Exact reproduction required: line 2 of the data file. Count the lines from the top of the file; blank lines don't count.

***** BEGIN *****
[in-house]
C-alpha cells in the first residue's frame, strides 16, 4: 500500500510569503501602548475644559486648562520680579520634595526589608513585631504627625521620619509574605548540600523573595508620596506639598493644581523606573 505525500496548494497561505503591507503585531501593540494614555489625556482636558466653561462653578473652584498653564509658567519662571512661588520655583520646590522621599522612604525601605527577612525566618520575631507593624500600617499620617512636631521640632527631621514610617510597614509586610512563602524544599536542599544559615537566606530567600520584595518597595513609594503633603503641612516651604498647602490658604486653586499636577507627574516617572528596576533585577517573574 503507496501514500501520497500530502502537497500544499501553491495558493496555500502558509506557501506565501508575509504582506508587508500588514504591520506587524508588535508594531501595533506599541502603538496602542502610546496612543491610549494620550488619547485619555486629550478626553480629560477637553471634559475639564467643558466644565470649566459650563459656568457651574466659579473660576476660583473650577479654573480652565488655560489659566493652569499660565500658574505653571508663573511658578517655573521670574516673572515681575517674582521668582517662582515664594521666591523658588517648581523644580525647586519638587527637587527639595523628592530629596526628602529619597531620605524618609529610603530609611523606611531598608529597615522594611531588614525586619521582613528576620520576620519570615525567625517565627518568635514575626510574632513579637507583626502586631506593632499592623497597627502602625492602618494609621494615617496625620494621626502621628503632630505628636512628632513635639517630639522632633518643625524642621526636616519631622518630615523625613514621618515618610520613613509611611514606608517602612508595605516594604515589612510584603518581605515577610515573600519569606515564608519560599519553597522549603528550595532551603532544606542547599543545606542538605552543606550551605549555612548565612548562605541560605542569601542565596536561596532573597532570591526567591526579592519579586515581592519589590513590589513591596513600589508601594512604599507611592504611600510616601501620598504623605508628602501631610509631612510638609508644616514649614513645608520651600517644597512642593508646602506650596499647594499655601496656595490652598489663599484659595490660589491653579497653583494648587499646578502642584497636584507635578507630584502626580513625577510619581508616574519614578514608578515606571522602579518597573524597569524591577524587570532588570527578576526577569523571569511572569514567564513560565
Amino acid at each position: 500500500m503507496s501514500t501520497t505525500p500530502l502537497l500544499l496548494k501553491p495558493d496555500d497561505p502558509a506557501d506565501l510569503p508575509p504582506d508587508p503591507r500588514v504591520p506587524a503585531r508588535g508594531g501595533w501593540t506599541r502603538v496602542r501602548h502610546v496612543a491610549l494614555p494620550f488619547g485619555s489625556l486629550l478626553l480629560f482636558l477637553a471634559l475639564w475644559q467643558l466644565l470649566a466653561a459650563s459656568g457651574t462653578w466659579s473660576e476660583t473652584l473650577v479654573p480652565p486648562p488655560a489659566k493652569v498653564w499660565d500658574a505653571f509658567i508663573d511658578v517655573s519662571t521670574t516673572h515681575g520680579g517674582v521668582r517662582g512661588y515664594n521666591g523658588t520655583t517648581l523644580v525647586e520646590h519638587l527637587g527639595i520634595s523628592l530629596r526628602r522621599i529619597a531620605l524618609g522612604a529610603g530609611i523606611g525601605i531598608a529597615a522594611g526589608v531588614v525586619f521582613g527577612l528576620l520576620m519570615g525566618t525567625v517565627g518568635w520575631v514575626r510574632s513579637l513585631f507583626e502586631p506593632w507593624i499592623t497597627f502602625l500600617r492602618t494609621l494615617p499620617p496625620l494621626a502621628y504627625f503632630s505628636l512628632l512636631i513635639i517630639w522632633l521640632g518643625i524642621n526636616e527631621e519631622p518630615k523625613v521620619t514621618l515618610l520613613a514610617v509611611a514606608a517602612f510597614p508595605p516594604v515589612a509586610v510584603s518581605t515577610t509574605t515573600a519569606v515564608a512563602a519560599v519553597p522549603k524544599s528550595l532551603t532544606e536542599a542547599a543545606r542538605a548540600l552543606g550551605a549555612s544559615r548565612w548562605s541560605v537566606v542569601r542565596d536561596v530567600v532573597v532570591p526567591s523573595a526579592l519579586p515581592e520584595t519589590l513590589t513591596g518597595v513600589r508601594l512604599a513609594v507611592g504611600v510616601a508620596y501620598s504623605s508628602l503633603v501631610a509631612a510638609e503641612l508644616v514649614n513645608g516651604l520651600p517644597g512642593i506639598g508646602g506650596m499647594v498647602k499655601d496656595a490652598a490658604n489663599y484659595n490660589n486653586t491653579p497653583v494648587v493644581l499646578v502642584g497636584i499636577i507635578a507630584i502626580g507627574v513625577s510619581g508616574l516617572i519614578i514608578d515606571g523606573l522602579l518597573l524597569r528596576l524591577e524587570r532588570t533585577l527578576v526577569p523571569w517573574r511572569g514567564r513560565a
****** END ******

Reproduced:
C-alpha cells in the first residue's frame, strides 16, 4: 500500500510569503501602548475644559486648562520680579520634595526589608513585631504627625521620619509574605548540600523573595508620596506639598493644581523606573 505525500496548494497561505503591507503585531501593540494614555489625556482636558466653561462653578473652584498653564509658567519662571512661588520655583520646590522621599522612604525601605527577612525566618520575631507593624500600617499620617512636631521640632527631621514610617510597614509586610512563602524544599536542599544559615537566606530567600520584595518597595513609594503633603503641612516651604498647602490658604486653586499636577507627574516617572528596576533585577517573574 503507496501514500501520497500530502502537497500544499501553491495558493496555500502558509506557501506565501508575509504582506508587508500588514504591520506587524508588535508594531501595533506599541502603538496602542502610546496612543491610549494620550488619547485619555486629550478626553480629560477637553471634559475639564467643558466644565470649566459650563459656568457651574466659579473660576476660583473650577479654573480652565488655560489659566493652569499660565500658574505653571508663573511658578517655573521670574516673572515681575517674582521668582517662582515664594521666591523658588517648581523644580525647586519638587527637587527639595523628592530629596526628602529619597531620605524618609529610603530609611523606611531598608529597615522594611531588614525586619521582613528576620520576620519570615525567625517565627518568635514575626510574632513579637507583626502586631506593632499592623497597627502602625492602618494609621494615617496625620494621626502621628503632630505628636512628632513635639517630639522632633518643625524642621526636616519631622518630615523625613514621618515618610520613613509611611514606608517602612508595605516594604515589612510584603518581605515577610515573600519569606515564608519560599519553597522549603528550595532551603532544606542547599543545606542538605552543606550551605549555612548565612548562605541560605542569601542565596536561596532573597532570591526567591526579592519579586515581592519589590513590589513591596513600589508601594512604599507611592504611600510616601501620598504623605508628602501631610509631612510638609508644616514649614513645608520651600517644597512642593508646602506650596499647594499655601496656595490652598489663599484659595490660589491653579497653583494648587499646578502642584497636584507635578507630584502626580513625577510619581508616574519614578514608578515606571522602579518597573524597569524591577524587570532588570527578576526577569523571569511572569514567564513560565